WRAPUP 1-Canada's TSX slumps to 8-year low, loonie falls as virus spreads

    * Canada's TSX closes down 5.3%
    * Loonie weakens 0.7% against the greenback
    * Canadian wholesale trade rises 1.8% in January
    * Canadian bond yields fall across a flatter curve

    By Fergal Smith
    TORONTO, March 23 (Reuters) - Canada's main stock market
fell to an eight-year low on Monday and the Canadian dollar
weakened as economic uncertainty triggered by the spreading
coronavirus outbreak overshadowed policymaker efforts to ease
stress in the financial system.    
    The Toronto Stock Exchange's S&P/TSX composite index
          closed down 5.3% at 11,228.49, its lowest closing
level since October 2011. Since peaking in February, the index
has tumbled 37.5%.
    "Is this the bottom? No one knows," said Lorne Steinberg
Wealth Management Inc. "But every panic leads to a buying
opportunity. This time is no different and investors today will
be richly rewarded over the coming years."
    The heavily weighted financial services sector fell 7.9%,
while the utilities group was down 13.1%.
    The Federal Reserve took unprecedented steps to support U.S.
households and companies more directly with credit. The Bank of
Canada has also taken a series of steps to ease financial market
stress and has said that if necessary it can buy corporate and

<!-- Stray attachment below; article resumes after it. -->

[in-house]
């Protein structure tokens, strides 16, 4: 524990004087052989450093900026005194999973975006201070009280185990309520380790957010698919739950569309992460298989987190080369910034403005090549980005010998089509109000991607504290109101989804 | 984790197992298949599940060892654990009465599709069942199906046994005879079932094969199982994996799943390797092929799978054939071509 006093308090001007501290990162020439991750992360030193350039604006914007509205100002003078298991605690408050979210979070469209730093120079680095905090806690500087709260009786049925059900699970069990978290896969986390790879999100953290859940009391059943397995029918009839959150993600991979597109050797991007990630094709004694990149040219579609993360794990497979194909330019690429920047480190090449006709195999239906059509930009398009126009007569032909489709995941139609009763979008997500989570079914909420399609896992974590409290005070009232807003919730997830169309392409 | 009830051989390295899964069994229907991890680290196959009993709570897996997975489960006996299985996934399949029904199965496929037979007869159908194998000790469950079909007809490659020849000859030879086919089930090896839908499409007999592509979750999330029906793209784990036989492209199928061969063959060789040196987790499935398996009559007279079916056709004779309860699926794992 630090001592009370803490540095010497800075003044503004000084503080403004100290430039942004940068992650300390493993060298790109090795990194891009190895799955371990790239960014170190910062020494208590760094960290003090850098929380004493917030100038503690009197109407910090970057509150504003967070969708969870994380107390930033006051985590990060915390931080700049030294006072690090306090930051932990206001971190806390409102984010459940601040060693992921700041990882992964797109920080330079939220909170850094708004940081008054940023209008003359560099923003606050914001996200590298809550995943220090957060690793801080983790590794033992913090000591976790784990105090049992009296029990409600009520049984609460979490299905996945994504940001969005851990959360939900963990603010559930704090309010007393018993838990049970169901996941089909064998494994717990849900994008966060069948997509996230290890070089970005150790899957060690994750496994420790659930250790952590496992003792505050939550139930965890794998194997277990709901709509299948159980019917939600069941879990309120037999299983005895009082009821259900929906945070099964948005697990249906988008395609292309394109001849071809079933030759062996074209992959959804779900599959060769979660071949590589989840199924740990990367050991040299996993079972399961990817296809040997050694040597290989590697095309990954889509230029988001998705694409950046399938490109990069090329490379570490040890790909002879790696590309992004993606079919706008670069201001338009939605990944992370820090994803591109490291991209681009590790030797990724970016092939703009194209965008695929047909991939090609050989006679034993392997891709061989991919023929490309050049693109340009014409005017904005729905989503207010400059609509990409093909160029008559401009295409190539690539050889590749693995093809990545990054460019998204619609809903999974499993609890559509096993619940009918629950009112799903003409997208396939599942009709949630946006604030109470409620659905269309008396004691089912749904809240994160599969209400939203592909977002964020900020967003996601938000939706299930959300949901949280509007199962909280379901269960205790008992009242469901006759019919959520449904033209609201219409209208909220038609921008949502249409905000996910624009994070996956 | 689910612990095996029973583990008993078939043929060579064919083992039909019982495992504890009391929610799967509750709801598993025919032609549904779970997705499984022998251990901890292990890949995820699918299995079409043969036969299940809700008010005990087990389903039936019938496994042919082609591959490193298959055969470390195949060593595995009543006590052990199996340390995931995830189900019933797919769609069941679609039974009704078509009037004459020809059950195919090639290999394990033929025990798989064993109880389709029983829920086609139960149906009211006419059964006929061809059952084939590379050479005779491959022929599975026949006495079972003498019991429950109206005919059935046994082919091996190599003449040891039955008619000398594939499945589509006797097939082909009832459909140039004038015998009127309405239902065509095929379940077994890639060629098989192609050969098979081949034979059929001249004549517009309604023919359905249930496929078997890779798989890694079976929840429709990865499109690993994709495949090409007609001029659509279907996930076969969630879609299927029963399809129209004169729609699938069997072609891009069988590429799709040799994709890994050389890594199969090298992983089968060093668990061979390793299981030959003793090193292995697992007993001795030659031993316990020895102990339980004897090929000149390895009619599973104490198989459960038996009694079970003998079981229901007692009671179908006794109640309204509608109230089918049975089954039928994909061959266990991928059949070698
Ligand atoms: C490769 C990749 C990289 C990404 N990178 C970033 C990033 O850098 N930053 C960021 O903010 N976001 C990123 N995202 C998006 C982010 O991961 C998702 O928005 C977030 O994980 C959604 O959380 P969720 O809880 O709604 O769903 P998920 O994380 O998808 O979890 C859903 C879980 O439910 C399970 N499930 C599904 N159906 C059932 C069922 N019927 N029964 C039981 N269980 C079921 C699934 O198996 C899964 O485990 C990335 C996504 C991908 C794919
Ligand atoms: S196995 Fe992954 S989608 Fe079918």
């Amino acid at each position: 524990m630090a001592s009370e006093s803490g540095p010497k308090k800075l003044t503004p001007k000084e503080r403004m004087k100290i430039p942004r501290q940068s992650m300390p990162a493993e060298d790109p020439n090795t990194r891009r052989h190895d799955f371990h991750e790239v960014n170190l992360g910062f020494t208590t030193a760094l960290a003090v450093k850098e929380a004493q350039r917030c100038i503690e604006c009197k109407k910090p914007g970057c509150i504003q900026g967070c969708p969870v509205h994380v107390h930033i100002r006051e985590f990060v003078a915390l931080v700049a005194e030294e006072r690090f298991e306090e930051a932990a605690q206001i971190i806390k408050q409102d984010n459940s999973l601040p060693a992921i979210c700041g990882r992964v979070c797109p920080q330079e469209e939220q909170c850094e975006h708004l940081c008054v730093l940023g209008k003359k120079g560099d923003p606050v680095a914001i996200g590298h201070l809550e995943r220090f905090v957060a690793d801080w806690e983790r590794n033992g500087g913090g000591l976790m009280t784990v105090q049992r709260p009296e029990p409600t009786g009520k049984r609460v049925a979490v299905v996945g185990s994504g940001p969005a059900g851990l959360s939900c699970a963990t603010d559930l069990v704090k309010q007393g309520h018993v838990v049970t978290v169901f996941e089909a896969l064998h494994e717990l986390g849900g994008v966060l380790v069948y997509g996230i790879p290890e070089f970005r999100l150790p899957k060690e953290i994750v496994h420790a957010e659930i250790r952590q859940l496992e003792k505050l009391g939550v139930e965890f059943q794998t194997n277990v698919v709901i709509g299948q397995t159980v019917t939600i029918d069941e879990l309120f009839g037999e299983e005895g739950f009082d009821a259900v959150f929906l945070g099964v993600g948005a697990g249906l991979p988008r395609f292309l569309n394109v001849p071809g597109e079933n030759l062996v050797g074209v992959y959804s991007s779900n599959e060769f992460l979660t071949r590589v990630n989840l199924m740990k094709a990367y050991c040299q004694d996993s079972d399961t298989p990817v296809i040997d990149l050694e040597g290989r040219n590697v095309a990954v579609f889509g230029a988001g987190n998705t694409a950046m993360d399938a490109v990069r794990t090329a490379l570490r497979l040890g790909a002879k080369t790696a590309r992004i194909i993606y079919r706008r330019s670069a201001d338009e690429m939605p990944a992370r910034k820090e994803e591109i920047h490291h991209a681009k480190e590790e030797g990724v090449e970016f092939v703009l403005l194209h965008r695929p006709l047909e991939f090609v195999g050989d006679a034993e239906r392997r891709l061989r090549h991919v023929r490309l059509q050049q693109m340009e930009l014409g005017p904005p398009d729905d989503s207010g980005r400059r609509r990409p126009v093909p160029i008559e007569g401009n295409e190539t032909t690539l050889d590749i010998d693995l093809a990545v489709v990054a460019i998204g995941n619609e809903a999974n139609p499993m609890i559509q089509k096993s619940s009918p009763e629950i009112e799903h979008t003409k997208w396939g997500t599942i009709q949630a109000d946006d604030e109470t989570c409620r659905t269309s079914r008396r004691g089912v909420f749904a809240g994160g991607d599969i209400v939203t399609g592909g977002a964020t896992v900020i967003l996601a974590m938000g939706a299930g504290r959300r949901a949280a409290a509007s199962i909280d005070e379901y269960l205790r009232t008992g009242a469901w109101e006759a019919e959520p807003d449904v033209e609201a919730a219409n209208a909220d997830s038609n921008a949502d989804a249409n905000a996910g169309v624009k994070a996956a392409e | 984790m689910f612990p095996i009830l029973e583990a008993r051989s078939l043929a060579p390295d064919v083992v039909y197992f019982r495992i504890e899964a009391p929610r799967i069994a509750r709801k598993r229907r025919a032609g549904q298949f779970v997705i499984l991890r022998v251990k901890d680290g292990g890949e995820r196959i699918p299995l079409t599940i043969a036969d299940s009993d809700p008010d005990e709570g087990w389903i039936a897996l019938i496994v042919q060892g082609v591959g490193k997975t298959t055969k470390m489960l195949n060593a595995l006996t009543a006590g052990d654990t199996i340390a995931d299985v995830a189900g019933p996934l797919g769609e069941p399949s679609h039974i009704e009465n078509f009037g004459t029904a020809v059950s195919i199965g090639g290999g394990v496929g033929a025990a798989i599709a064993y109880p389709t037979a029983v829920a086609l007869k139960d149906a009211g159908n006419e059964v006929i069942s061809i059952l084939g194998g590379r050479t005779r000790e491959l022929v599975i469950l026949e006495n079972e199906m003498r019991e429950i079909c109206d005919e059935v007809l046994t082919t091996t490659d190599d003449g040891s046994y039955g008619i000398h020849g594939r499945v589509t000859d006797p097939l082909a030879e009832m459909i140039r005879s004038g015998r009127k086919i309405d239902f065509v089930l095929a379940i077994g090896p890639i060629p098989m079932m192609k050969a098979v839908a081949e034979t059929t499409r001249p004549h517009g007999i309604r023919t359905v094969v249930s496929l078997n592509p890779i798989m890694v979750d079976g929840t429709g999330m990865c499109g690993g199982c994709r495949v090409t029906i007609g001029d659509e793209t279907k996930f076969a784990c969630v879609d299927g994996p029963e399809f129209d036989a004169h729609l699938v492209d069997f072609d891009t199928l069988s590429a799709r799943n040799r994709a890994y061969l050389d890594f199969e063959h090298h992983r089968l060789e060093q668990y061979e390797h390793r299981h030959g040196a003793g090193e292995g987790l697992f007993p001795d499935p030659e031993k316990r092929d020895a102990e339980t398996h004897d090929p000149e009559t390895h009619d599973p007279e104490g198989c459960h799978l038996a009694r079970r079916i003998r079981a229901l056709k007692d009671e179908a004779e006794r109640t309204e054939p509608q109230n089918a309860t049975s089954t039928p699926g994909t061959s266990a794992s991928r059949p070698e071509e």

municipal bonds to bolster liquidity.                         
    Still, the Bank of Canada's first operation under the
Bankers' Acceptance Purchase Facility (BAPF) showed dealers
bidding aggressively for funding, a sign that there is some way
to go before stress is reduced in Canadian money markets.
    A clearly unhappy Canadian Prime Minister Justin Trudeau
said people defying advice to isolate themselves to fight the 
coronavirus outbreak should "go home and stay home" or face
    At 4:56 p.m. (2056 GMT), the Canadian dollar          was
trading 0.7% lower at 1.4521 to the greenback, or 68.87 U.S.
cents. The currency, which last Thursday hit a four-year low at
1.4669, traded in a range of 1.4337 to was 1.4560.       
    The price of oil       , one of Canada's major exports,
settled 3.2% higher at $23.36 a barrel. Oil has been pressured
in recent weeks by the demand destruction caused by the
coronavirus pandemic and a price war between producers Russia
and Saudi Arabia.             
    Canadian wholesale trade increased by 1.8% in January from
December on stronger sales in the motor vehicles and motor
vehicle parts and accessories subsector, Statistics Canada said.
Analysts had forecast a 0.2% decrease.             
    Canadian government bond yields fell across a flatter curve
in sympathy with U.S. Treasuries. The 10-year was down 4.6 basis
points at 0.818%.

 (Reporting by Fergal Smith; Editing by Nick Zieminski and Peter

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